Electronic indexing, abstracting, and full-text services purchased by the Library's Networked Services budget (not reflected in the above figures) which primarily (or in some cases significantly) support research in Economics include: ECONLIT, ABI INFORM GLOBAL, Dow Jones Interactive, Academic Universe, JSTOR (For a more complete list consult the Economics Resources by Subject page at: /research/bysubject/econ.htm).
Resources are selected based on their relevance to instruction and current research in the fields of economics taught in the department (see section I., Characteristics of the Community).
Textbooks, popular reading, guide books, examinations, laboratory manuals, software and hardware manuals are generally not collected. Dissertations must be specifically requested for purchased. Economics faculty has made a special request for on going acquisition of selected Handbooks in Economics by Elsevier for faculty and graduate student research in all relevant areas of Economics. These handbooks are expected to be useful for up to 5-10 years after publication.
In order to assist Economics researchers to locate the research materials they need, the Library will use a combination of local collections, licensed electronic products, subject and program-based web links, current awareness services, and document delivery and interlibrary loan.
User enthusiasm and economic incentives have caused the library to embrace electronic only access to commercial as well as non-profit journal packages. With the subscription year that begins in January 2004, if a cost savings is available, the libraries are generally converting journal subscriptions that currently bring us both print and electronic copies to electronic-only provision.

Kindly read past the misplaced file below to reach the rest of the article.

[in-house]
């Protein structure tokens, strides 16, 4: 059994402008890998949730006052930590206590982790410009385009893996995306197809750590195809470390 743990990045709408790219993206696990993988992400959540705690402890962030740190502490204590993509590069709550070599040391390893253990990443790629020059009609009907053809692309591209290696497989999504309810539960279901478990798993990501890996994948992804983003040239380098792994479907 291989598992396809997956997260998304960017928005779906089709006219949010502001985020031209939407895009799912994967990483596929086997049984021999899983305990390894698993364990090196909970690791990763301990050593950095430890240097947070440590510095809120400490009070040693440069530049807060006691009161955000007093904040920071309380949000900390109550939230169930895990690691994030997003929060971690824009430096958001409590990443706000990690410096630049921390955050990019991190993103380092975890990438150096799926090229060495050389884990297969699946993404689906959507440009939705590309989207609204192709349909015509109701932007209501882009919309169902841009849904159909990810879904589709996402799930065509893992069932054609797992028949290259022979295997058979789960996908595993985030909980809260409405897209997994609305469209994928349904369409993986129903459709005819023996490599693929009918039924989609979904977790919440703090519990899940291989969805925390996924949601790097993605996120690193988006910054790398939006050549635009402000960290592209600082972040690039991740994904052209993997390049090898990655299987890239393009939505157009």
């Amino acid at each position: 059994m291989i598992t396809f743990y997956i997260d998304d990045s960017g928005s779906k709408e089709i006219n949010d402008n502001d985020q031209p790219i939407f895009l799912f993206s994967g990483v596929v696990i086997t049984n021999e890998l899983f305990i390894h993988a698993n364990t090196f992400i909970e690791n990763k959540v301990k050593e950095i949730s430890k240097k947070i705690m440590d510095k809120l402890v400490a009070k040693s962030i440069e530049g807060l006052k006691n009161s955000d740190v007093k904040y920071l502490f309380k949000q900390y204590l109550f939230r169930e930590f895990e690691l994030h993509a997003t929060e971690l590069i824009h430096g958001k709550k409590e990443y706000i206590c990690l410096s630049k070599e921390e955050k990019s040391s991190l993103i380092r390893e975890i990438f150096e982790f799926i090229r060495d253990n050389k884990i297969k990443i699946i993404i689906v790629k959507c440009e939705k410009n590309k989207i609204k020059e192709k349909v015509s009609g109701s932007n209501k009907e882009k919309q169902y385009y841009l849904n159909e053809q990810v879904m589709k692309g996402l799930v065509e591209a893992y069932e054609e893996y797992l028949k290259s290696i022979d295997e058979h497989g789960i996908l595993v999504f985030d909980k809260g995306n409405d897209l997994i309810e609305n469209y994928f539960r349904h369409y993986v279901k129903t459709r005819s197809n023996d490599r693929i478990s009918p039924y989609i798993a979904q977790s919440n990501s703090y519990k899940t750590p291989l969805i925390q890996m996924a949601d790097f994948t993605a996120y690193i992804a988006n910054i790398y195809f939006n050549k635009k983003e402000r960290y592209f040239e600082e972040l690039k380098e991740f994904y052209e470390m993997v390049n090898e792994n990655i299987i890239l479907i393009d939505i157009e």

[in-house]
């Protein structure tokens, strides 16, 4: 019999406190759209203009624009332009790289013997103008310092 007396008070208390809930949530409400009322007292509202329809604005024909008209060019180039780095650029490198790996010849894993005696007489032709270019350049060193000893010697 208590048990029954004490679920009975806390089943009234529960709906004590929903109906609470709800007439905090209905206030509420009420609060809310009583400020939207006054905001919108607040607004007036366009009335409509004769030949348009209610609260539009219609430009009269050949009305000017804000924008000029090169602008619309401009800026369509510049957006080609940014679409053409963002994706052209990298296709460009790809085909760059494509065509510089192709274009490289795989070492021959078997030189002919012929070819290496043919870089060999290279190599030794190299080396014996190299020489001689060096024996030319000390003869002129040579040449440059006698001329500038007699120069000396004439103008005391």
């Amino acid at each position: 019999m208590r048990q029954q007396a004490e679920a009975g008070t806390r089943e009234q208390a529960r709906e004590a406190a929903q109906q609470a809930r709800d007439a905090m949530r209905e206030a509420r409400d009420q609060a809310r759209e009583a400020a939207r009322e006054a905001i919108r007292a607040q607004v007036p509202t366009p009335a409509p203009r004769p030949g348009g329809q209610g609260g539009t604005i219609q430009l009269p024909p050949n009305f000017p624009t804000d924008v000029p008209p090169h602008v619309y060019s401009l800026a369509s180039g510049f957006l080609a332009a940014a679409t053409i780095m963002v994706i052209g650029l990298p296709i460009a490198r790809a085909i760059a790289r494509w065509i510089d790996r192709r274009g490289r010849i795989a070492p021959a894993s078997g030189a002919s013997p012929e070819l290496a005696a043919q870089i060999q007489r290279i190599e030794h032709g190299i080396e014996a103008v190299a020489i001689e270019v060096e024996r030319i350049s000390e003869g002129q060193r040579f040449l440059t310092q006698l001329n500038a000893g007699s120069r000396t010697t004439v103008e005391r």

We are making this change on a publisher-by-publisher basis. Many of our electronic journals do not come directly by license from the publisher, but instead through aggregator products such as Lexis-Nexis Academic, Dow-Jones, InfoTrac and Wilson Web. The arrangements between aggregators and publishers are constantly in flux. Only when titles are available through multiple aggregators, in a complete and reasonably current version will the cancellation of print be considered.
We have resisted going electronic-only up to now because of concerns about long-term, archival access. Commercial publishers cannot be relied upon to archive their content once the prospect of additional sales approaches nil. Although a solution is far from in place, we believe that technologies now under examination, with funding from the National Science Foundation among others, will yield solutions whereby the largest research libraries will undertake the distributed archiving of digital content in all our interest. We expect that even the largest commercial publishers will, ultimately, cooperate with such an arrangement.